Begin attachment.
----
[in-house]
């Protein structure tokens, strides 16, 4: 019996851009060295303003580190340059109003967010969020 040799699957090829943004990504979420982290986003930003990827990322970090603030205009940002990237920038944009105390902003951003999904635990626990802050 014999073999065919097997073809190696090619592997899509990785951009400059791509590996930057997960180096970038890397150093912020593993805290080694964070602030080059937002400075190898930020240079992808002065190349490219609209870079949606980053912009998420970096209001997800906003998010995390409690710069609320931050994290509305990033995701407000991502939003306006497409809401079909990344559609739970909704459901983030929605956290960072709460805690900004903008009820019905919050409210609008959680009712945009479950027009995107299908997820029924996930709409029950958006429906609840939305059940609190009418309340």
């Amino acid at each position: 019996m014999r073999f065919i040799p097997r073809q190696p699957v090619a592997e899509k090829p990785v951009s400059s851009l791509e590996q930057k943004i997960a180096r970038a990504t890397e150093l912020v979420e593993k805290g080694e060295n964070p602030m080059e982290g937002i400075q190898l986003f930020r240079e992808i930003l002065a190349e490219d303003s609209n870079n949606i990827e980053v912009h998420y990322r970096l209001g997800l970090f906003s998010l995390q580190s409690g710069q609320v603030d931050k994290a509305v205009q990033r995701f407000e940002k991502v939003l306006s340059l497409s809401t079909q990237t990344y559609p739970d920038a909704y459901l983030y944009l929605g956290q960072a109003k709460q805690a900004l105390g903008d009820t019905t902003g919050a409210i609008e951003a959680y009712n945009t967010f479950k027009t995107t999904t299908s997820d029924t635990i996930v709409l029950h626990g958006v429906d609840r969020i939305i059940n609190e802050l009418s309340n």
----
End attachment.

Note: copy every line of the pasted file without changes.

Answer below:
[in-house]
């Protein structure tokens, strides 16, 4: 019996851009060295303003580190340059109003967010969020 040799699957090829943004990504979420982290986003930003990827990322970090603030205009940002990237920038944009105390902003951003999904635990626990802050 014999073999065919097997073809190696090619592997899509990785951009400059791509590996930057997960180096970038890397150093912020593993805290080694964070602030080059937002400075190898930020240079992808002065190349490219609209870079949606980053912009998420970096209001997800906003998010995390409690710069609320931050994290509305990033995701407000991502939003306006497409809401079909990344559609739970909704459901983030929605956290960072709460805690900004903008009820019905919050409210609008959680009712945009479950027009995107299908997820029924996930709409029950958006429906609840939305059940609190009418309340």
């Amino acid at each position: 019996m014999r073999f065919i040799p097997r073809q190696p699957v090619a592997e899509k090829p990785v951009s400059s851009l791509e590996q930057k943004i997960a180096r970038a990504t890397e150093l912020v979420e593993k805290g080694e060295n964070p602030m080059e982290g937002i400075q190898l986003f930020r240079e992808i930003l002065a190349e490219d303003s609209n870079n949606i990827e980053v912009h998420y990322r970096l209001g997800l970090f906003s998010l995390q580190s409690g710069q609320v603030d931050k994290a509305v205009q990033r995701f407000e940002k991502v939003l306006s340059l497409s809401t079909q990237t990344y559609p739970d920038a909704y459901l983030y944009l929605g956290q960072a109003k709460q805690a900004l105390g903008d009820t019905t902003g919050a409210i609008e951003a959680y009712n945009t967010f479950k027009t995107t999904t299908s997820d029924t635990i996930v709409l029950h626990g958006v429906d609840r969020i939305i059940n609190e802050l009418s309340n």